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Thefe expreffions open to us the internal state of the perfons interested, and never fail to command our fympathy. Shakespear seems to have had the art of the Dervise, in the Arabian tales, who could throw his foul into the body of another man, and be at once poffeffed of his fentiments, adopt his paffions, and rise to all the functions and feelings of his fituation.

Shakespear was born in a rank of life, in which men indulge themselves in a free expreffion of their paffions, with little regard to exterior appearance. This perhaps made him more acquainted with the movements of the heart, and lefs knowing or obfervant of outward forms: against the one he often offends, he very rarely mifrepresents the other. The French tragedians, on the contrary, attend not to the nature of the man whom they represent, but to the decorums of his rank fo that their best tragedies are made ridiculous, by changing the condition of the perfons of the drama; which could C 3


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not be so easily effected, if they spoke the language of paffion, which in all ranks of men is much alike. This kind of exterior representation falls intirely fhort of the intention of the drama: and indeed many plays are little more than poems rehearsed ; and the theatrical décorations are used rather


to improve the fpectacle, than to affift the drama of which the poet remains the apparent hero. We are told by a French critic, that the great pleasure of their audience arifes from a reflection on the difficulty of rhyming in that language. If that be the cafe, it is plain neither the French tragedians endeavour at, or their audience expect from them, the true perfections of drama. For, by the fame rule, if Hercules was reprefented under the difficulties of performing any of the tasks enjoined by Euryftheus, the attention of the audience would not be engaged fo much to the means by which he atchieved his heroic labours, as to the fweat and toil of the poet in his clofet, in afforting male and female rhymes. We have already remarked, that the more we revert from the ftage

stage to the poet, the less we shall be affected by what is acted; and therefore if the difficulty of rhyme, and its apparent difference from the common language of dialogue, be fuch, as continually to fet the art and the artist before our eyes, the specific merit of a piece intended to conceal the poet, and reprefent certain persons and events, does not, in any degree, exift in fuch compofitions. Sophocles certainly unfolds the fatal mystery of the birth of Edipus with great art: but our interest in the play arifes not from reflection on the conduct of the poet, but is the effect of his making us alternately hope and fear for this guiltlefs, unhappy man. We wait with trembling expectation for the anfwer of the oracle, and for the testimony of Phorbus, because we imagine that the deftiny of Edipus, and the fate of Thebes, depend on them if we confidered it merely as the contrivance of the poet, we should be as unconcerned at the unravelling of the plot, as about the explication of a riddle.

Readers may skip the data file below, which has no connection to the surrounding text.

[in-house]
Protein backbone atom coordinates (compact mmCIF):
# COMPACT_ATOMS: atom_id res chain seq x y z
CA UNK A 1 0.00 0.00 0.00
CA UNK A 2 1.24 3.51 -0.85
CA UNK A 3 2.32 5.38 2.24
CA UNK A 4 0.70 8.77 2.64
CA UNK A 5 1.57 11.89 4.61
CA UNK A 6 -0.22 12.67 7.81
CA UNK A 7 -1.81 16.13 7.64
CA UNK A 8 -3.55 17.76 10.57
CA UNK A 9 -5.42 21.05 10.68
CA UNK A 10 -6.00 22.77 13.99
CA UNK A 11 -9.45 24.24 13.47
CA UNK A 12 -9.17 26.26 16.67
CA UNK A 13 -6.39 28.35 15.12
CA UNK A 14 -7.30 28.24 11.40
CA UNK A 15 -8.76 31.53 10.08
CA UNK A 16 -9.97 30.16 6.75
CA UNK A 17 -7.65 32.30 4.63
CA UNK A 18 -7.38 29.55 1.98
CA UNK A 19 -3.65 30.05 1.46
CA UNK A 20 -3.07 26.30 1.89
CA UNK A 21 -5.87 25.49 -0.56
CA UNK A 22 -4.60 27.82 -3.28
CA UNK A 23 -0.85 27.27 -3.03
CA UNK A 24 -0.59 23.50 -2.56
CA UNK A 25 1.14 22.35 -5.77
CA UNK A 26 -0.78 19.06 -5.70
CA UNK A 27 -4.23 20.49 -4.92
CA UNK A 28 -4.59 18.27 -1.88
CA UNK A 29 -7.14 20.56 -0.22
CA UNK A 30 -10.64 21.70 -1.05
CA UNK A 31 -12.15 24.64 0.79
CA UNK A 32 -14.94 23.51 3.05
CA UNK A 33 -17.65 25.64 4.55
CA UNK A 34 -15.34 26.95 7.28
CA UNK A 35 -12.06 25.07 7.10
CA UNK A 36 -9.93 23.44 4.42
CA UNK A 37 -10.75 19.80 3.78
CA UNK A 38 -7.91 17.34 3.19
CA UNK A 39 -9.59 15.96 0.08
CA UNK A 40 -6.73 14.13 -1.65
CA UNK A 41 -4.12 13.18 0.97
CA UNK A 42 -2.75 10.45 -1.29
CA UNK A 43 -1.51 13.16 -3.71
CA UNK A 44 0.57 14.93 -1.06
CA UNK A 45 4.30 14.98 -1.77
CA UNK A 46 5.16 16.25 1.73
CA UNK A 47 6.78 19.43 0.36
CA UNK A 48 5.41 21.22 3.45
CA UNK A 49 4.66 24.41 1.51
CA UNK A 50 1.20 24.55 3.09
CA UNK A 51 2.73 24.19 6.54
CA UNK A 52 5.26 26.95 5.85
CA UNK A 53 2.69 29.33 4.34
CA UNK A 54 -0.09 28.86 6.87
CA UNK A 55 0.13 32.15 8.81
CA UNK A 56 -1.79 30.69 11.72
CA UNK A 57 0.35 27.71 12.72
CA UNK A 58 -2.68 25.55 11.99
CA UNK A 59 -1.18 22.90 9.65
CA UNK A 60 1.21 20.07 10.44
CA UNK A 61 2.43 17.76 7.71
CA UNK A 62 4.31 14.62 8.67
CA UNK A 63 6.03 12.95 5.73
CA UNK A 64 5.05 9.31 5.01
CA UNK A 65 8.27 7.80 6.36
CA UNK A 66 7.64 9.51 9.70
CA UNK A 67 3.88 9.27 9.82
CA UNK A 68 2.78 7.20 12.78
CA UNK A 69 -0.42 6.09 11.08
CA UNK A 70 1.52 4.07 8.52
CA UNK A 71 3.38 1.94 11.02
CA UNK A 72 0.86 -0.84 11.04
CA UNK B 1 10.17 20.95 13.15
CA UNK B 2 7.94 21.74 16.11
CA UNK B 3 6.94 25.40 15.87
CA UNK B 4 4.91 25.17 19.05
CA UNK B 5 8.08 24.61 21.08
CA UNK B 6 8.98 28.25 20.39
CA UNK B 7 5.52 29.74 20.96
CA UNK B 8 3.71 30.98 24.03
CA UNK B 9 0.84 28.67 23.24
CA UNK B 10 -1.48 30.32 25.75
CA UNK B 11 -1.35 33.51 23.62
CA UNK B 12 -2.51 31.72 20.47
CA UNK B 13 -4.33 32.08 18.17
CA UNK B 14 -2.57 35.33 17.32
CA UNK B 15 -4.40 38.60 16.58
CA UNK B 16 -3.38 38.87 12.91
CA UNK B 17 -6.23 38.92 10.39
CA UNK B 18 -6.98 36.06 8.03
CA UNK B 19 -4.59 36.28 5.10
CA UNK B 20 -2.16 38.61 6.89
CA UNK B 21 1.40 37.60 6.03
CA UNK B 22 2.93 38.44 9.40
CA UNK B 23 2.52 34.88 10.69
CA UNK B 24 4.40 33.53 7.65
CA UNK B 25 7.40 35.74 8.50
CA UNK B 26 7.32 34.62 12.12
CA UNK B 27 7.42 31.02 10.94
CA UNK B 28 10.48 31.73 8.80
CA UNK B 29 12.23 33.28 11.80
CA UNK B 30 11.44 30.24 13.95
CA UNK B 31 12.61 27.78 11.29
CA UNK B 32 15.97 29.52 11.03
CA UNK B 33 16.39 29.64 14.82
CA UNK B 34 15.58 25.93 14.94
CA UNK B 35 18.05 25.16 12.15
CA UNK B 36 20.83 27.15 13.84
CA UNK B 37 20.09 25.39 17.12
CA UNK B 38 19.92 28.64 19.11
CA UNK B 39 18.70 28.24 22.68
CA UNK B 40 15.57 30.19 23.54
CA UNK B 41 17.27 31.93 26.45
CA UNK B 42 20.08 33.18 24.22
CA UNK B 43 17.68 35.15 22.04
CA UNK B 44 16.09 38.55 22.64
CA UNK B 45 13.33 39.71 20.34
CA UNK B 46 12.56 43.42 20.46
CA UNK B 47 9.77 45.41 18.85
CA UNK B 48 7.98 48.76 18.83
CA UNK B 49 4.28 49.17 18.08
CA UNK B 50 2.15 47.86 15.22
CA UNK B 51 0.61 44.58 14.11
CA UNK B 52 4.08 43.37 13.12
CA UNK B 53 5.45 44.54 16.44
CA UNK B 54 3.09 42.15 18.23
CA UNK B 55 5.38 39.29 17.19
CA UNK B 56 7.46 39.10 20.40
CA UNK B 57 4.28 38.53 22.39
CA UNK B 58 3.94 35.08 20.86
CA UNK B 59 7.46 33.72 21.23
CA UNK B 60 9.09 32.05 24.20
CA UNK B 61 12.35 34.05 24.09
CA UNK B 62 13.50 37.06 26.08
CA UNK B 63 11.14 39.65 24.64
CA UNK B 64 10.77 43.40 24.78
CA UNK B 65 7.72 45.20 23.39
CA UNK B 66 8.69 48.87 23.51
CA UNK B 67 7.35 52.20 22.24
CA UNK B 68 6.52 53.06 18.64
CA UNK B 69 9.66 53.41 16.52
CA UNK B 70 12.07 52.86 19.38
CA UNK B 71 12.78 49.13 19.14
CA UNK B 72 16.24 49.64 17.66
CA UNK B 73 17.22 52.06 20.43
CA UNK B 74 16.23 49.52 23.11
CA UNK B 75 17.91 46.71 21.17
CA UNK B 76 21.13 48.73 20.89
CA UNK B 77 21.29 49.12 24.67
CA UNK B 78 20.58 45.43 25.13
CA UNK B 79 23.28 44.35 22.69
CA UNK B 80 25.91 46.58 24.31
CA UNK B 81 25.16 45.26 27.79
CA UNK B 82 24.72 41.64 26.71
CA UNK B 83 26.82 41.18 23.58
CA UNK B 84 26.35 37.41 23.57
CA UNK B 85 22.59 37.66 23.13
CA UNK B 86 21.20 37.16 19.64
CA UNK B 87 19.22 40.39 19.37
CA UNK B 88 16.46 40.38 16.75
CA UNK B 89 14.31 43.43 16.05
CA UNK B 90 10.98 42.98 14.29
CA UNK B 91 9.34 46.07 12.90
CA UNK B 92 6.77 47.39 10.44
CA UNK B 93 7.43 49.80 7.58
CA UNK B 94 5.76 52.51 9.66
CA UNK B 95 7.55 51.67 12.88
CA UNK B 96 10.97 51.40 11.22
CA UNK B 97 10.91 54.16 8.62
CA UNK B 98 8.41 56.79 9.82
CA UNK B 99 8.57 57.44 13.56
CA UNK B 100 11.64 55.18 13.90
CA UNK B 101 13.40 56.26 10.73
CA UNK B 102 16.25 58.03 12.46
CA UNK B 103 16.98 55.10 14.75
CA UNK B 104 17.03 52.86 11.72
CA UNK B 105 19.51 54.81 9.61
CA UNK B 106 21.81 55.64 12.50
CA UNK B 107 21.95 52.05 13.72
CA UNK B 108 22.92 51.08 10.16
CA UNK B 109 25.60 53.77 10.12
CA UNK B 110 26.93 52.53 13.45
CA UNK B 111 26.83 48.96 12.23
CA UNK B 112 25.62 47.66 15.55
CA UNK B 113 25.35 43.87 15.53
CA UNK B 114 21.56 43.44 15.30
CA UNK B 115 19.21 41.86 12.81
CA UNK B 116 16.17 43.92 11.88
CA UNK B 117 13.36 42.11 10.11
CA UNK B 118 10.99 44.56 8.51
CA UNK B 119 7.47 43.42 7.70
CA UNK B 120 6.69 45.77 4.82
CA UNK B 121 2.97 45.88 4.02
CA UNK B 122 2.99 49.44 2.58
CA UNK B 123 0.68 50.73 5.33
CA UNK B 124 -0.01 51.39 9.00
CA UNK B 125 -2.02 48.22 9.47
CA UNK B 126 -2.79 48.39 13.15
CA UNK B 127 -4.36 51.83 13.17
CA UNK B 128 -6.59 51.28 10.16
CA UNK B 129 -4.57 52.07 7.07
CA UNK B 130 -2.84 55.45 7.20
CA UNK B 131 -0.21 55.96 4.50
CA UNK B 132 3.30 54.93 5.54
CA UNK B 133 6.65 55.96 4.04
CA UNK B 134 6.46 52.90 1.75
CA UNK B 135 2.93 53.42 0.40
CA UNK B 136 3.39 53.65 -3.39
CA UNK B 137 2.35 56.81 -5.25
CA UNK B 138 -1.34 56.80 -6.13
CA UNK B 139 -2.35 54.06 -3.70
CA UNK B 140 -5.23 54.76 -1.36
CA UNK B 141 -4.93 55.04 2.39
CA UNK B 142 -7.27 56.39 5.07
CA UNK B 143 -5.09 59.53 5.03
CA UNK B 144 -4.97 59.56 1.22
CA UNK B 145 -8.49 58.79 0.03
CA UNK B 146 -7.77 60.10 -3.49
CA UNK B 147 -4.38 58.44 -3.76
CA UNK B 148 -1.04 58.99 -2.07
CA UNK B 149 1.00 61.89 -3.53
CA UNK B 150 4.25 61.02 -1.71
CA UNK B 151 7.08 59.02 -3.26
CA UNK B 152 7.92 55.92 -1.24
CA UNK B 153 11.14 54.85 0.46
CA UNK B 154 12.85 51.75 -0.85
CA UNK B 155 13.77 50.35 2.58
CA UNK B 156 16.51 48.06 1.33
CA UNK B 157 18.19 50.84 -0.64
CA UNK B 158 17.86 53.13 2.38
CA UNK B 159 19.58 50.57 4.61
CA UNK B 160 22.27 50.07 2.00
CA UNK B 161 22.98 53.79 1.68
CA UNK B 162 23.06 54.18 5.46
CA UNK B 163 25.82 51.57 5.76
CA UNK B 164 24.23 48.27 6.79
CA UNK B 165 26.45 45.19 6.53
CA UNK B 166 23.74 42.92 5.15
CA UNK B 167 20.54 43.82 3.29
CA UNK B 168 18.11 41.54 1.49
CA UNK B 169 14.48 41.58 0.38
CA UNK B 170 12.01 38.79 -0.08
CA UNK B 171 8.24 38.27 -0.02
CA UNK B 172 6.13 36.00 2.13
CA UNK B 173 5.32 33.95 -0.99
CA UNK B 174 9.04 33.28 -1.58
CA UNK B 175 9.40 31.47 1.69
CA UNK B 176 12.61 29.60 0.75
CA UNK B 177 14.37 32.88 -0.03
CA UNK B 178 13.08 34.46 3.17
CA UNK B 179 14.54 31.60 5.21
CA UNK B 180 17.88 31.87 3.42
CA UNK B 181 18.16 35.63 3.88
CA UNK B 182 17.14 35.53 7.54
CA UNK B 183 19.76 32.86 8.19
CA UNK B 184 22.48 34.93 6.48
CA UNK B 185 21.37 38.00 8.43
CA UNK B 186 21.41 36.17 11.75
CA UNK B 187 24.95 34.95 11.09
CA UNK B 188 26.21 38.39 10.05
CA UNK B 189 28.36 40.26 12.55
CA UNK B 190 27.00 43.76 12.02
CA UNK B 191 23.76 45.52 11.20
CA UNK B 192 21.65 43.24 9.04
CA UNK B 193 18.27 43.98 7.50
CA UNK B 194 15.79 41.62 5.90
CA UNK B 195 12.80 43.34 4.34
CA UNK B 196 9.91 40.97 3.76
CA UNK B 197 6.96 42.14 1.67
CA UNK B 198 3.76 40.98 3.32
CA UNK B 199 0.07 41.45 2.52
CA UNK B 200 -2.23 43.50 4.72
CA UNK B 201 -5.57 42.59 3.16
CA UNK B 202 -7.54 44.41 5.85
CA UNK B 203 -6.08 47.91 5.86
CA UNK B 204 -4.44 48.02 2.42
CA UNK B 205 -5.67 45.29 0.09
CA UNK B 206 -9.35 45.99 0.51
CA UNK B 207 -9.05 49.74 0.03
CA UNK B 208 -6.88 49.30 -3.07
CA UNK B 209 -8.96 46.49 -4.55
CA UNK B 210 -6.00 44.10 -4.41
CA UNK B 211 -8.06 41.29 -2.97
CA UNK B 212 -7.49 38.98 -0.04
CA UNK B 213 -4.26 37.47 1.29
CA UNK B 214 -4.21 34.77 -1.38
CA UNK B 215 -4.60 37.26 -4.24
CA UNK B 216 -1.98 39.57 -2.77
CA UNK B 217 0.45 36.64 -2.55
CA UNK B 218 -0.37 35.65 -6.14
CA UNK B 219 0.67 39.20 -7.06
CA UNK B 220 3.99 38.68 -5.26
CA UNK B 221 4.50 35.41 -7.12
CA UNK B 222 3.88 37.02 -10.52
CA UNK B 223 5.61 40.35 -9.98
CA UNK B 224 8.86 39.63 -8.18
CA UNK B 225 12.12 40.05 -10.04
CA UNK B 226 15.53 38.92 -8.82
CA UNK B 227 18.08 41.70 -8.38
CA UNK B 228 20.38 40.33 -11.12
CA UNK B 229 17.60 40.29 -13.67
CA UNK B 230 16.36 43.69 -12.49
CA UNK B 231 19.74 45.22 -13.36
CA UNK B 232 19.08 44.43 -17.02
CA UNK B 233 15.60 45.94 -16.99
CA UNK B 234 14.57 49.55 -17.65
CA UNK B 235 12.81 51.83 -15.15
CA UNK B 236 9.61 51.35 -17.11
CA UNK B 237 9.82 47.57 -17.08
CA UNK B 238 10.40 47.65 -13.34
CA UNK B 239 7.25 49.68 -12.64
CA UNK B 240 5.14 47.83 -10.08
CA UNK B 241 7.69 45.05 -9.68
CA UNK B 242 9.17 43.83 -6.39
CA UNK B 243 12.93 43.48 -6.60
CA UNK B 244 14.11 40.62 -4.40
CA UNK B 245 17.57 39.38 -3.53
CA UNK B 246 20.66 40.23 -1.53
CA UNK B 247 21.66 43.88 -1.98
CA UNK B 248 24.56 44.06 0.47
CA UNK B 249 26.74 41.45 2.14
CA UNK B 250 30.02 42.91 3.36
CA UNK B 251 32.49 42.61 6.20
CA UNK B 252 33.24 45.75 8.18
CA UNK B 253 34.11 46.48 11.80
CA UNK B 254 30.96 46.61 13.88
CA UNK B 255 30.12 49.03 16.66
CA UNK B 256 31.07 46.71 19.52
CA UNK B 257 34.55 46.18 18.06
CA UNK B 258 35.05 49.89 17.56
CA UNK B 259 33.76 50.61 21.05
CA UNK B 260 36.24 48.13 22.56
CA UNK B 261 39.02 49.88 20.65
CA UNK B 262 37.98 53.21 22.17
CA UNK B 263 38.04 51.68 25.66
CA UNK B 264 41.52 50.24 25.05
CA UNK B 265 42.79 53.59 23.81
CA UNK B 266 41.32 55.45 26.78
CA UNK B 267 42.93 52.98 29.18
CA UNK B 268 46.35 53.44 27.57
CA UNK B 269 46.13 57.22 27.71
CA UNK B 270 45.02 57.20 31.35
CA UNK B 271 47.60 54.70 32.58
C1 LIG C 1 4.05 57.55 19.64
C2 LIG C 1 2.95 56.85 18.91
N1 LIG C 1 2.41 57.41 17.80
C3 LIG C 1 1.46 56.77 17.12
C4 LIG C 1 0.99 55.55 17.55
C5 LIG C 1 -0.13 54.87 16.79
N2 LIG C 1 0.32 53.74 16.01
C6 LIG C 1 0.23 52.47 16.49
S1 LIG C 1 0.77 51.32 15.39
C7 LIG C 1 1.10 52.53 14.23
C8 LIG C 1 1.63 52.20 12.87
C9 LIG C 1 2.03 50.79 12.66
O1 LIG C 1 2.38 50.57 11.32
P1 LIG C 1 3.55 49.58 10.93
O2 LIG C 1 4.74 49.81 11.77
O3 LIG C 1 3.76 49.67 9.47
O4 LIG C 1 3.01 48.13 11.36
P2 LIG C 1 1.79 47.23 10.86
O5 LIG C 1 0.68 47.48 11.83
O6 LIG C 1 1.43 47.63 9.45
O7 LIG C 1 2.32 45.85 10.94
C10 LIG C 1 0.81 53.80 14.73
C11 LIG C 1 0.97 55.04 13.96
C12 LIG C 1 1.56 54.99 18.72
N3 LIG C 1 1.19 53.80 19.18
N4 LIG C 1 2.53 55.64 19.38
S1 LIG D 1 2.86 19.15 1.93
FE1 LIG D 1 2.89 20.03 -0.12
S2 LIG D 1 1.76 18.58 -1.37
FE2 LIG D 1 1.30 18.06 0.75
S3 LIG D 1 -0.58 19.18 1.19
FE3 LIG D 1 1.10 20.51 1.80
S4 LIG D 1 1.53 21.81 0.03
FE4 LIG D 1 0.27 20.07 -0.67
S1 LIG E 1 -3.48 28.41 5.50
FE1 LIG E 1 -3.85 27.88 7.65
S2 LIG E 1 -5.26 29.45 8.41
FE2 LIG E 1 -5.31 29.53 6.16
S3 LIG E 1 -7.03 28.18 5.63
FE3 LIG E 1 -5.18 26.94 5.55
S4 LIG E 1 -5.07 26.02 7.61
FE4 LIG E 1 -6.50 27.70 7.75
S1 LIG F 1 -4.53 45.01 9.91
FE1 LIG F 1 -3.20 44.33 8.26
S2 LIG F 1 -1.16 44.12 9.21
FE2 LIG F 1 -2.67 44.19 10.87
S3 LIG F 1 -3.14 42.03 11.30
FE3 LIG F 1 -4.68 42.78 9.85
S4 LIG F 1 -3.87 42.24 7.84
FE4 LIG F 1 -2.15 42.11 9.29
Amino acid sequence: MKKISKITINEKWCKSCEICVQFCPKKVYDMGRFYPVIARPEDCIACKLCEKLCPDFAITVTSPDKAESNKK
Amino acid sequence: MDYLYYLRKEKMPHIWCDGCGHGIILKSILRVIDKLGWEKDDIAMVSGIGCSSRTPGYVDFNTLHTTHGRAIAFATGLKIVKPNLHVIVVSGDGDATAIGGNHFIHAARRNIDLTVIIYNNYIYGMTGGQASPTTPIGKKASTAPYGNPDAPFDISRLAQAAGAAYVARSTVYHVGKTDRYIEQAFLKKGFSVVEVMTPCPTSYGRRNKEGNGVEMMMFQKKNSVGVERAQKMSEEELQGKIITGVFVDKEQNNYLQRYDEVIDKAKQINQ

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The affectation of elaborate art is certainly among the falfe refinements of the modern ftage. The first masters in theatrical representations made ufe of a diction, which united the harmony of verse to the easy and natural air of profe, and was fuited to the movement, and bustle of action, being confidered only as fubfervient to the fable, and not as the principal object of the poet or the audience.

The first endeavour of the poet should be to touch the heart, the next to mend it. What would the ancients fay, who would not suffer even the inarticulate founds of mufic to utter tones that might enervate the mind, if they could hear the stage, from whence iffued precepts that awakened the magiftrate, animated the chief, and improved the citizen, now giving leffons of love; and the dramatic art, no longer attempting to purge the paffions by pity and terror, but by false delicacy divested of its power, and diverted from its end, melting


away in the ftrains of elegy and eclogue? May we not venture to affirm fuch refinements to be rather abuse and degeneracy, than advances towards perfection? These poets have plainly neglected the moral ends which were the object of the drama ; and the manner of conducting their tragedy feems no less a deviation from that which the great poets practised, and the best critics taught. If they have avoided monftrous errors and abfurdities, it is but the common privilege of mediocrity to do fo but let not mediocrity affume the airs and prefumption of excellence and perfection, nor pretend to obtrude on others, as rules, any fantastical forms which affectation or fashion may have imposed on them.


It cannot be denied, but there fhould be fome complaifance to the change of manners and opinions. Our delicacy would be jufly offended, if the loud groans and nauseous wounds of Philoctetes were imitated on the stage; but would good fense be less of


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